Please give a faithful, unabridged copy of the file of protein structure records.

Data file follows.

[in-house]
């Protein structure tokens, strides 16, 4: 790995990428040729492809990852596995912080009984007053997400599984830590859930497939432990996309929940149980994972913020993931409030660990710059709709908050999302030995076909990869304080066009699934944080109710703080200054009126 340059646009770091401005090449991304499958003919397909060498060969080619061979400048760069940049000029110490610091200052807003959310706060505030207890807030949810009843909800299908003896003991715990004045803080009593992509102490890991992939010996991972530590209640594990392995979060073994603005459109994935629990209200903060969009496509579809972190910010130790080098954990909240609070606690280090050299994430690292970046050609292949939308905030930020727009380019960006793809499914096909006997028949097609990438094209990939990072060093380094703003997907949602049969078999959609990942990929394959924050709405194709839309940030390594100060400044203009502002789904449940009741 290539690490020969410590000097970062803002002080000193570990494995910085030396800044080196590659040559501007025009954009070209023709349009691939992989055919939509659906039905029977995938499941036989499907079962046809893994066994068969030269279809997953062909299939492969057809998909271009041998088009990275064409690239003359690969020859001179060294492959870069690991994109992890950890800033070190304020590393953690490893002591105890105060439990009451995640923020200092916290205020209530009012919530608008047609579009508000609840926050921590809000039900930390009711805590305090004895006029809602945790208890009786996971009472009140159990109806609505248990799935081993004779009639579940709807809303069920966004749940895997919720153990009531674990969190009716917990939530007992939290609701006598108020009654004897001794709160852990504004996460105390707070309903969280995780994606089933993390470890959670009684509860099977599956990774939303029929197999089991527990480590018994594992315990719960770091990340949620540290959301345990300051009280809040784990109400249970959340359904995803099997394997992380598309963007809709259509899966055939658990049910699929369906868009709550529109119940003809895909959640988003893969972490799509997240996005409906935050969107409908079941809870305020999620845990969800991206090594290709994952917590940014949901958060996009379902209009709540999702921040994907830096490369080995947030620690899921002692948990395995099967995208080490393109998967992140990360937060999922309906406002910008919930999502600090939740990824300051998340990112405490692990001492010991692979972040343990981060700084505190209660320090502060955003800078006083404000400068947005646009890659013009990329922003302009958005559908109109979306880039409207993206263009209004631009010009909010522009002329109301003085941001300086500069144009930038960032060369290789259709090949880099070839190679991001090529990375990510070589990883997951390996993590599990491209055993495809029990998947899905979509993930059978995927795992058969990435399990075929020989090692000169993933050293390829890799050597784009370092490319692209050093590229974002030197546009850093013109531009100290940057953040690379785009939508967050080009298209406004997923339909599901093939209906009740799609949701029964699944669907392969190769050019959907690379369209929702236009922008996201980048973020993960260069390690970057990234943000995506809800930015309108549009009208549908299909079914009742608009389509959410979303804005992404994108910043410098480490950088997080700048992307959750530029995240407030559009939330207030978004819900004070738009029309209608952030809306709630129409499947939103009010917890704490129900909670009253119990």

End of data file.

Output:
[in-house]
């Protein structure tokens, strides 16, 4: 790995990428040729492809990852596995912080009984007053997400599984830590859930497939432990996309929940149980994972913020993931409030660990710059709709908050999302030995076909990869304080066009699934944080109710703080200054009126 340059646009770091401005090449991304499958003919397909060498060969080619061979400048760069940049000029110490610091200052807003959310706060505030207890807030949810009843909800299908003896003991715990004045803080009593992509102490890991992939010996991972530590209640594990392995979060073994603005459109994935629990209200903060969009496509579809972190910010130790080098954990909240609070606690280090050299994430690292970046050609292949939308905030930020727009380019960006793809499914096909006997028949097609990438094209990939990072060093380094703003997907949602049969078999959609990942990929394959924050709405194709839309940030390594100060400044203009502002789904449940009741 290539690490020969410590000097970062803002002080000193570990494995910085030396800044080196590659040559501007025009954009070209023709349009691939992989055919939509659906039905029977995938499941036989499907079962046809893994066994068969030269279809997953062909299939492969057809998909271009041998088009990275064409690239003359690969020859001179060294492959870069690991994109992890950890800033070190304020590393953690490893002591105890105060439990009451995640923020200092916290205020209530009012919530608008047609579009508000609840926050921590809000039900930390009711805590305090004895006029809602945790208890009786996971009472009140159990109806609505248990799935081993004779009639579940709807809303069920966004749940895997919720153990009531674990969190009716917990939530007992939290609701006598108020009654004897001794709160852990504004996460105390707070309903969280995780994606089933993390470890959670009684509860099977599956990774939303029929197999089991527990480590018994594992315990719960770091990340949620540290959301345990300051009280809040784990109400249970959340359904995803099997394997992380598309963007809709259509899966055939658990049910699929369906868009709550529109119940003809895909959640988003893969972490799509997240996005409906935050969107409908079941809870305020999620845990969800991206090594290709994952917590940014949901958060996009379902209009709540999702921040994907830096490369080995947030620690899921002692948990395995099967995208080490393109998967992140990360937060999922309906406002910008919930999502600090939740990824300051998340990112405490692990001492010991692979972040343990981060700084505190209660320090502060955003800078006083404000400068947005646009890659013009990329922003302009958005559908109109979306880039409207993206263009209004631009010009909010522009002329109301003085941001300086500069144009930038960032060369290789259709090949880099070839190679991001090529990375990510070589990883997951390996993590599990491209055993495809029990998947899905979509993930059978995927795992058969990435399990075929020989090692000169993933050293390829890799050597784009370092490319692209050093590229974002030197546009850093013109531009100290940057953040690379785009939508967050080009298209406004997923339909599901093939209906009740799609949701029964699944669907392969190769050019959907690379369209929702236009922008996201980048973020993960260069390690970057990234943000995506809800930015309108549009009208549908299909079914009742608009389509959410979303804005992404994108910043410098480490950088997080700048992307959750530029995240407030559009939330207030978004819900004070738009029309209608952030809306709630129409499947939103009010917890704490129900909670009253119990």